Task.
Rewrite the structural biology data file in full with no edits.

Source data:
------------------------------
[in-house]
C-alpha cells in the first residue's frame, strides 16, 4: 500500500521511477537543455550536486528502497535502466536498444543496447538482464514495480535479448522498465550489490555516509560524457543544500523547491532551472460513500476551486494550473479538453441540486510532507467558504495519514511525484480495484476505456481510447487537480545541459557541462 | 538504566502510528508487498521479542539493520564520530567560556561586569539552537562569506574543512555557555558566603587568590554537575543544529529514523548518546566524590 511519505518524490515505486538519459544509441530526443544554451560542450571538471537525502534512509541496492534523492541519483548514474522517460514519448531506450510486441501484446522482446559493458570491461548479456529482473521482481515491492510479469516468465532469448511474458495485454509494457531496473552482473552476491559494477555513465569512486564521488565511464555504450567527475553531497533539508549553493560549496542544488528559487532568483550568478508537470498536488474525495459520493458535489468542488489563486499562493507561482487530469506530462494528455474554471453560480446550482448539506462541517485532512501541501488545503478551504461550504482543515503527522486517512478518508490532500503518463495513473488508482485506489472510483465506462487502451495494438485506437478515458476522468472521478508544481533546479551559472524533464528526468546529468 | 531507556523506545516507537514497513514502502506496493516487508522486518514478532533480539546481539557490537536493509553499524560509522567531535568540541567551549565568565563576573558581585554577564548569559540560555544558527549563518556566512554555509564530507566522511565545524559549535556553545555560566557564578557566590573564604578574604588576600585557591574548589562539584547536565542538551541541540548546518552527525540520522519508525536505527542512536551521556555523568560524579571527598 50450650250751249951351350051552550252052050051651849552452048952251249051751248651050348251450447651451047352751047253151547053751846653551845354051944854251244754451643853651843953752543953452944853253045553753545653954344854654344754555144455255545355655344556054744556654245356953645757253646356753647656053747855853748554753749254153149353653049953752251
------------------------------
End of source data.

[in-house]
C-alpha cells in the first residue's frame, strides 16, 4: 500500500521511477537543455550536486528502497535502466536498444543496447538482464514495480535479448522498465550489490555516509560524457543544500523547491532551472460513500476551486494550473479538453441540486510532507467558504495519514511525484480495484476505456481510447487537480545541459557541462 | 538504566502510528508487498521479542539493520564520530567560556561586569539552537562569506574543512555557555558566603587568590554537575543544529529514523548518546566524590 511519505518524490515505486538519459544509441530526443544554451560542450571538471537525502534512509541496492534523492541519483548514474522517460514519448531506450510486441501484446522482446559493458570491461548479456529482473521482481515491492510479469516468465532469448511474458495485454509494457531496473552482473552476491559494477555513465569512486564521488565511464555504450567527475553531497533539508549553493560549496542544488528559487532568483550568478508537470498536488474525495459520493458535489468542488489563486499562493507561482487530469506530462494528455474554471453560480446550482448539506462541517485532512501541501488545503478551504461550504482543515503527522486517512478518508490532500503518463495513473488508482485506489472510483465506462487502451495494438485506437478515458476522468472521478508544481533546479551559472524533464528526468546529468 | 531507556523506545516507537514497513514502502506496493516487508522486518514478532533480539546481539557490537536493509553499524560509522567531535568540541567551549565568565563576573558581585554577564548569559540560555544558527549563518556566512554555509564530507566522511565545524559549535556553545555560566557564578557566590573564604578574604588576600585557591574548589562539584547536565542538551541541540548546518552527525540520522519508525536505527542512536551521556555523568560524579571527598 50450650250751249951351350051552550252052050051651849552452048952251249051751248651050348251450447651451047352751047253151547053751846653551845354051944854251244754451643853651843953752543953452944853253045553753545653954344854654344754555144455255545355655344556054744556654245356953645757253646356753647656053747855853748554753749254153149353653049953752251